Open Listings dictates that Partner Agent rebates 50% of their commission to receive a referral, while Open Listings takes a commission cut after the transaction is complete.

This is a plain price-fixing agreement between real estate brokers.


Booking-dot-com is wholly owned by the Booking Holdings Inc. Over 90% of Booking Holdings Inc. revenues come from booking commissions. The company is ranked as one of the largest in the United States corporations by revenue.

Booking-dot-com business model aggregates hotel offerings around the world and takes a commission on each booking between 10 and 30 percent, typically 20 percent. In the United States, the company establishes price party contracts with all hotels. With Booking-dot-com, hotels sometimes choose to pay for higher ranking with a higher commission rate.

Online travel agencies (OTA’s) do not care which hotel is booked by the user, as long as the hotel is booked on the platform the agency receives a commission. Thus OTA’s can heavily advertise hotels via the Big Five channels, far outperforming any individual ad spending by any individual hotel or a hotel chain.

OTA’s receive a higher economic benefit per ad as a result. In effect, hotels are forced to participate with OTA’s or lose the majority of their bookings because they receive lower per-ad benefit over hotel aggregators.

To hide their exigent commission Booking-dot-com further engages in price parity (rate parity) contracts with all hotels that it lists (except in countries where rate parity has already been outlawed.)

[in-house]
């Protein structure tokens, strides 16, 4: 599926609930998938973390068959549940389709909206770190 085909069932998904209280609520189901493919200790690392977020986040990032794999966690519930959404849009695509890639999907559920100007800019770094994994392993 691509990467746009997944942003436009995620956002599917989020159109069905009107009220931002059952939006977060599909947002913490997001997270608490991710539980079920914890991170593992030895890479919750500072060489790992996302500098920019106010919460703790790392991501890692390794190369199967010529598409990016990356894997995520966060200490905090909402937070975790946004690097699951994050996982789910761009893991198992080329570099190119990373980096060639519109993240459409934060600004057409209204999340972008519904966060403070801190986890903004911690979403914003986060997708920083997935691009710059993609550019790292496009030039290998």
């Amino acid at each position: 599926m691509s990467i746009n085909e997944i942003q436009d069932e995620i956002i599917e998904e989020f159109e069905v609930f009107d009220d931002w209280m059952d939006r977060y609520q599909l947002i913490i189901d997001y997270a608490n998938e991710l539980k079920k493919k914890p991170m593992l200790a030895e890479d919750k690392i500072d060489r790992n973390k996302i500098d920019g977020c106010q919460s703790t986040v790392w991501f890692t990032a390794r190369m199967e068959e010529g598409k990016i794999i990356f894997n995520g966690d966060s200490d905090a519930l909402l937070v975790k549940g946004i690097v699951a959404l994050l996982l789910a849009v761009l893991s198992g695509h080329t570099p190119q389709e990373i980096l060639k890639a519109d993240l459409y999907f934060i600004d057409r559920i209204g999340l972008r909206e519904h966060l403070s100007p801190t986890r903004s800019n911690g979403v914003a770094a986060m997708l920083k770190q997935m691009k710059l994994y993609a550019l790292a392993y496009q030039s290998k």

This means that hotels can’t offer the same rooms at cheaper rates on the hotel’s direct web pages. Without such price parity agreements, hotels would be able to list rooms for a lesser rate directly because there is no commission attached. Price parity clauses are, in effect, price-fixing schemes.

Booking-dot-com argues that their business model requires price parity clauses agreements to exist, however, this logic fails to consider the weight of US antitrust regulations.

The existence of the Booking-dot-com is secondary to the existence of fair market practices in the booking industry. Booking-dot-com should never be able to govern the pricing strategy of any business that it has no direct control over. The free market is not here to accommodate Booking-dot-com poor business model.

By employing rate parity agreements, Booking-dot-com has created a monopoly where it has no real incentive to lower commissions. By continually turning ads into commissions, Booking-dot-com further uses rate parity clauses to prevent competing travel agents to offer lower hotel prices as well and removes any incentive for alternative OTA’s to lower their commissions.

In their feeble defense, Booking-dot-com claims that hotels are free to walk away from participating in price parity clauses. However, this is not a legitimate excuse for breaking antitrust laws when engaging with hotels that do decide to participate in the scheme.

Obviously, from a legal perspective, anyone is free to walk away from a scheme that breaks an antitrust law, but that doesn’t solve the actual problem if others choose to participate in said scheme. Hotels that walk away from Booking-dot-com lose the majority of their bookings, making this scheme a vicious circle that can only be broken down with enforcement of the Sherman Act.